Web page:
Mentor Offers Early Stage Career Advice

Ron Iori

Ron asked me to give some advice to young people entering the PR profession. I’ve actually thought a lot about this recently, having been asked for something similar from my alma mater, Ohio University.

I love to mentor young people and help them…in college, getting out of college and early in their careers. Why? Because a few people took the time early in my career to help me. Find one – or more — of those people…now!

That, obviously, was my first piece of advice. Now let me offer 5 more ideas.

  1. Curiosity killed the cat, but not your job. Learn all you can about your company and your industry. You can’t recommend effective communications strategies if you don’t know the business. Ask questions, take colleagues to lunch, attend industry events. Be curious.  And learn about something in the world that interests you, just to inform yourself. More knowledge makes for a better person.
  2. Write like Hemingway. Remember he’s the guy who wrote 110 pages about a man relentlessly pursuing a marlin. Short, simple, clear. Those are the watchwords describe Hemingway’s writing style. Long, convoluted sentences and paragraphs confuse the reader. Complex explanations lose the reader.  The ability to summarize a difficult topic will be more valued by your executives and the ultimate readers than overwrought, dense prose.  (And the ability to summarize verbally in a meeting will make everyone happy! Don’t drone on; it bores people and turns them off.) PR leaders look for good writers and constantly lament the lack of many.
  3. Detail, detail, detail. When I interview young PR people, the biggest mistake they make is not providing me details about their internships or extracurricular activities. I want to know what they did and, most importantly, what they learned in those roles.  In PR, a lot of companies hire interns and make them into glorified administrative assistants. I want to make sure that isn’t what they did. And don’t try to tell them about all of your extracurricular activities. Pick the one or two that offered the best lessons and explain.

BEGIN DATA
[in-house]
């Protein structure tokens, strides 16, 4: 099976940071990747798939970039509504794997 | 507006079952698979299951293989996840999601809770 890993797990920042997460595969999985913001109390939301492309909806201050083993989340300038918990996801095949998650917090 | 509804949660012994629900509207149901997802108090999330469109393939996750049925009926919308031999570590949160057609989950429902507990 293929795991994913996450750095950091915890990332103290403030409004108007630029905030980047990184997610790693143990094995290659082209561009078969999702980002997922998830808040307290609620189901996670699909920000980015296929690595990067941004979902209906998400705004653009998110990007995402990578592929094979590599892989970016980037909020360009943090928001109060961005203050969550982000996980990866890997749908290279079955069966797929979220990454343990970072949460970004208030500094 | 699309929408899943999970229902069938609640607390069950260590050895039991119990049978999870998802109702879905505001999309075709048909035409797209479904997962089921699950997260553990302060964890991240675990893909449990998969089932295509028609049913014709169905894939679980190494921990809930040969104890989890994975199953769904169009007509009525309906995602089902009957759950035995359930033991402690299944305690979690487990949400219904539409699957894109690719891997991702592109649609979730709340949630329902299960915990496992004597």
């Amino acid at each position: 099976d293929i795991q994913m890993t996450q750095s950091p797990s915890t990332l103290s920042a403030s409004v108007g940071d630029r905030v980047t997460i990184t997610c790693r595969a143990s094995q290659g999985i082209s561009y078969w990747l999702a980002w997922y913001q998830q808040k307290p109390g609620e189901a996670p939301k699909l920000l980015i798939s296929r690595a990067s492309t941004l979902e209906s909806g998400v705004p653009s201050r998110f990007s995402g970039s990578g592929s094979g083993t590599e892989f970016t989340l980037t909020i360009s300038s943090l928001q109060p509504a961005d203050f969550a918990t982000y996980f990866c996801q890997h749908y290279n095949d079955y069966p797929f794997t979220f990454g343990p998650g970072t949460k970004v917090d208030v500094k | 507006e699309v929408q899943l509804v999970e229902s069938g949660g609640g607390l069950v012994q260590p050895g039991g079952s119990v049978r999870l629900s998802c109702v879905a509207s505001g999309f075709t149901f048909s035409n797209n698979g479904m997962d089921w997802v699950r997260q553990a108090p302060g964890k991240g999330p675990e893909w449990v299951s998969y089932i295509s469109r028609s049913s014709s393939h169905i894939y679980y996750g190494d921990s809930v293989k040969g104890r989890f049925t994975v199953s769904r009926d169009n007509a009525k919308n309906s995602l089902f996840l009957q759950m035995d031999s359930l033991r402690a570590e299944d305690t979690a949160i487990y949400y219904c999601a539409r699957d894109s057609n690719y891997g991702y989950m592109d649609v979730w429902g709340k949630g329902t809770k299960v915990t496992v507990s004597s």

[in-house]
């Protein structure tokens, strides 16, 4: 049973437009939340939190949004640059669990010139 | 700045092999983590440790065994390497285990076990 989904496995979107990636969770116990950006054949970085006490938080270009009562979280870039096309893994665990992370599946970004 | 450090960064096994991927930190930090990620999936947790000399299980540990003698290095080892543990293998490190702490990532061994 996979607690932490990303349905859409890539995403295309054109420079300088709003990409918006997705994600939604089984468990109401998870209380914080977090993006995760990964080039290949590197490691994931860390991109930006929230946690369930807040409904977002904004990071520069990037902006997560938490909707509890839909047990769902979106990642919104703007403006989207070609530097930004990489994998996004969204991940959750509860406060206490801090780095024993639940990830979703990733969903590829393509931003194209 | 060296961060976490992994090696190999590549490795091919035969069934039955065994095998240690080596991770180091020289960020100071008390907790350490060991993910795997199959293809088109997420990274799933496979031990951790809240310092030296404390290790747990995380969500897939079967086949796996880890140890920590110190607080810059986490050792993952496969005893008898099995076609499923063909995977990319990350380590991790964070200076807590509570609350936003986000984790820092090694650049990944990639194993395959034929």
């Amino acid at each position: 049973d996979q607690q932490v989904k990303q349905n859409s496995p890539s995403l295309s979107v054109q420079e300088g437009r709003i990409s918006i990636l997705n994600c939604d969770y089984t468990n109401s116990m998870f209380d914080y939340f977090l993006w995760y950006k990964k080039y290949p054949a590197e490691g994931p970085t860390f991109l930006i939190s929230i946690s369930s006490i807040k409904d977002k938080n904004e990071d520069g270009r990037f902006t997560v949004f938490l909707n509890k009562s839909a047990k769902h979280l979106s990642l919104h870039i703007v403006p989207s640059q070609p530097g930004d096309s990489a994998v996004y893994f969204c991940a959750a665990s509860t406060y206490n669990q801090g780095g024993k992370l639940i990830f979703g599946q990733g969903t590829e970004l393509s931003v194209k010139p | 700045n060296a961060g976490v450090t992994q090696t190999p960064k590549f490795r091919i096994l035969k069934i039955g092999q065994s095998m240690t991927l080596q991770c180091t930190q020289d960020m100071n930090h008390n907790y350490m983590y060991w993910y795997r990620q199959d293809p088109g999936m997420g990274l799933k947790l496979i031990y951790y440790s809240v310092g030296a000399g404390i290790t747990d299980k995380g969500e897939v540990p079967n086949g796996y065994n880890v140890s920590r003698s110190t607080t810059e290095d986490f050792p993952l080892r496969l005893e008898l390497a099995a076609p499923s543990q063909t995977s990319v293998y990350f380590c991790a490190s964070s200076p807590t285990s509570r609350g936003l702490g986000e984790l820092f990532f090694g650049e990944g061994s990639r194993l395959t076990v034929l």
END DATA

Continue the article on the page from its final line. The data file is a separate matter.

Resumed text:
4. Practical experience. Early in a PR career, try to do as many different tasks as you can – write news releases, organize events, conduct a social media campaign, help with a crisis. Take advantage of every opportunity you can. PR agencies are the best avenue to those experiences. Small companies can offer that as well. Large companies will put you in a narrow niche but over time, you will eventually get a lot of experiences if they move you around.
  5.  Cover the bases. Get government experience and learn financial communications. Government communications (whether it is a political campaign or working in a government department) deals with weighty issues on an urgent basis. Government communicators handle large staffs but not correspondingly large budgets; they learn to do more with less. Most PR people say they got into PR because they couldn’t add. That’s a fear more than reality. And it leaves our profession with a dearth of people capable of understanding numbers. Learn them and master them. It will serve you well later.

These are the end-all to climbing up through the ranks. They are just my thoughts. But in most cases, in my numerous conversations with colleagues, these topics frequently come up. Use them as you see fit…and good luck!

Ron Iori is a Senior Counselor at Iori Communications, providing strategic financial communications, crisis and issues management, policy strategy, employee communications and social media outreach.  

3 thoughts on “Mentor Offers Early Stage Career Advice

  1. This was great to read as I’m preparing for an interview Monday! I especially like the notes about experience in internships. I would even add make sure to mention small projects that you do for non profits or small organizations (yes, this also means you should be looking for those opportunities!)

  2. Great advice! I will graduate with a Public Relations degree in May and this advice will help me as I begin my career in public relations. I can really relate to #2 — I struggle with writing concisely. I will have to remember to work on this before entering the workforce!

  3. I really appreciate the advice in this post as it addresses many concerns my peers and I have about entering the world of PR. When preparing for interviews, I often underestimate the value my extracurricular activities can bring to the table. After reading your post, I will definitely begin to focus on the right details to include, and I won’t leave this out in my next interview!

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